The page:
Nevertheless, when Reuters offered Fleming a position as general manager of their Far East office, he surprised everyone by quitting and becoming a junior partner with a stock brokerage firm. During this time in London, Fleming led an excessive bachelors' life, maintaining noncommittal romances with numerous women (not unlike Bond) and forming a gentleman's club called Le Cercle, where he and his friends ate nice meals and played bridge. He even privately published a book of poems called The Black Daffodil. (He later destroyed all the known copies of this book.)

At the dawn of WWII, Fleming became the personal assistant to the Director of Naval Intelligence, Rear Admiral John Godfrey. Fleming's activities during the war, while never in combat, provided infinite fodder for the Bond books. He was adept at organization — helping orchestrate the evacuation of Bordeaux, while there, and later offering input to the Americans while they were trying to form their own intelligence agency. Fleming later drew up a plan of action regarding Gibraltar in the event that the Spain joined Germany and tried to seize it. In late 1941, Fleming organized Number 30 Assault Unit — a group of intelligence commandos who specialized in looting Nazi hideouts as they were discovered.

During the war, Fleming took several trips to the U.S. and visited Jamaica for the first time. In the summer of 1941, while in New York, he accompanied a British agent, William Donovan, in breaking into a Japanese office at Rockefeller Plaza to find some recent Japanese government transmissions. This activity was later used to describe Bond's first job as an assassin. In 1944, he took a trip down the Florida peninsula and to the Caribbean which provided fodder for a similar train trip in Live and Let Die. One of his American friends, Ernest Cuneo, was one of the inspirations for Bond's American friend, Felix Leiter. In short, much of Fleming's biography from this period formed the base material for Bond's world.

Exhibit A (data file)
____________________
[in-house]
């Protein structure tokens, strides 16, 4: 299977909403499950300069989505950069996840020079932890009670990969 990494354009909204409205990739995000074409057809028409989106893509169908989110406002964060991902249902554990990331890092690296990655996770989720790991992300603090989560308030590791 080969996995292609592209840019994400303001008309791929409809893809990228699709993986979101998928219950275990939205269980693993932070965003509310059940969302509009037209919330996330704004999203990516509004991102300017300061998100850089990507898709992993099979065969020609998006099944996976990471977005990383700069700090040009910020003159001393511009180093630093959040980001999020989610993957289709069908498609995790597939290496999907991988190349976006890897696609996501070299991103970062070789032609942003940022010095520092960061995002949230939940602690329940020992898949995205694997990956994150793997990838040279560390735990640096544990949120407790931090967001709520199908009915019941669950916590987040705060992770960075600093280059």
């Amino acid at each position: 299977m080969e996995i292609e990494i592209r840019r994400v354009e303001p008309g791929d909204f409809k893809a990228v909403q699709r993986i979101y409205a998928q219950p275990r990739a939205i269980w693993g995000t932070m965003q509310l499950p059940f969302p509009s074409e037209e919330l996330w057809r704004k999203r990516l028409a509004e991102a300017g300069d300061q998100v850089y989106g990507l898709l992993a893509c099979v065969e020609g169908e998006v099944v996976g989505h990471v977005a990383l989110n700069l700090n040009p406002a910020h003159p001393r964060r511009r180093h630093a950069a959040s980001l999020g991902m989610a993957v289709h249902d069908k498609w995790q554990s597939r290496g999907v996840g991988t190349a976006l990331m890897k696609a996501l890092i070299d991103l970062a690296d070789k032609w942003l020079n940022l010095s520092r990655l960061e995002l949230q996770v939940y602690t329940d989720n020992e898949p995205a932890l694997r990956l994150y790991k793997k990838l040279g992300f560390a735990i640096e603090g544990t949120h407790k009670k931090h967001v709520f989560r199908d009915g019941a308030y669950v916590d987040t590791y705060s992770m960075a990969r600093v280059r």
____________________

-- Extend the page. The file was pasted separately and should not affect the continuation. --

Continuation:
After the war, Fleming took a job as Foreign Manager at Kensley Newspapers. This position allowed him to travel a lot and begin building at Goldeneye, his Jamaican retreat (and later retirement home). In the late '40s, he also met his future wife, Anne Rothermere. Anne, who had already been married twice, was a socialite, much like Fleming, and was friends with a variety of literary heavyweights, including Noel Coward (Fleming's neighbor at Goldeneye) and Somerset Maugham. Ian and Anne had a rocky, though devoted, marriage. He did not fit in to her literary circles and she did not enjoy Goldeneye. Apparently, her circles were too intellectual for him, and Goldeneye was too out of the way for her. To illustrate their contrasting tastes, Fleming routinely avoided her literary parties and she would not let him dedicate Casino Royale to her.

He began writing the Bond novels after he was married. As his close friend, Robert Harling, observed: “For Ian, marriage was an admission of defeat….Hence, the Bond books were an escape.” Fleming worried about the criticism his novels might receive from Anne's friends, but viewed the Bond books more as an extension of the adventure stories he enjoyed as a kid. Fleming instilled in Bond's character (and in the stories, themselves) a perpetual boyishness that was also in Fleming.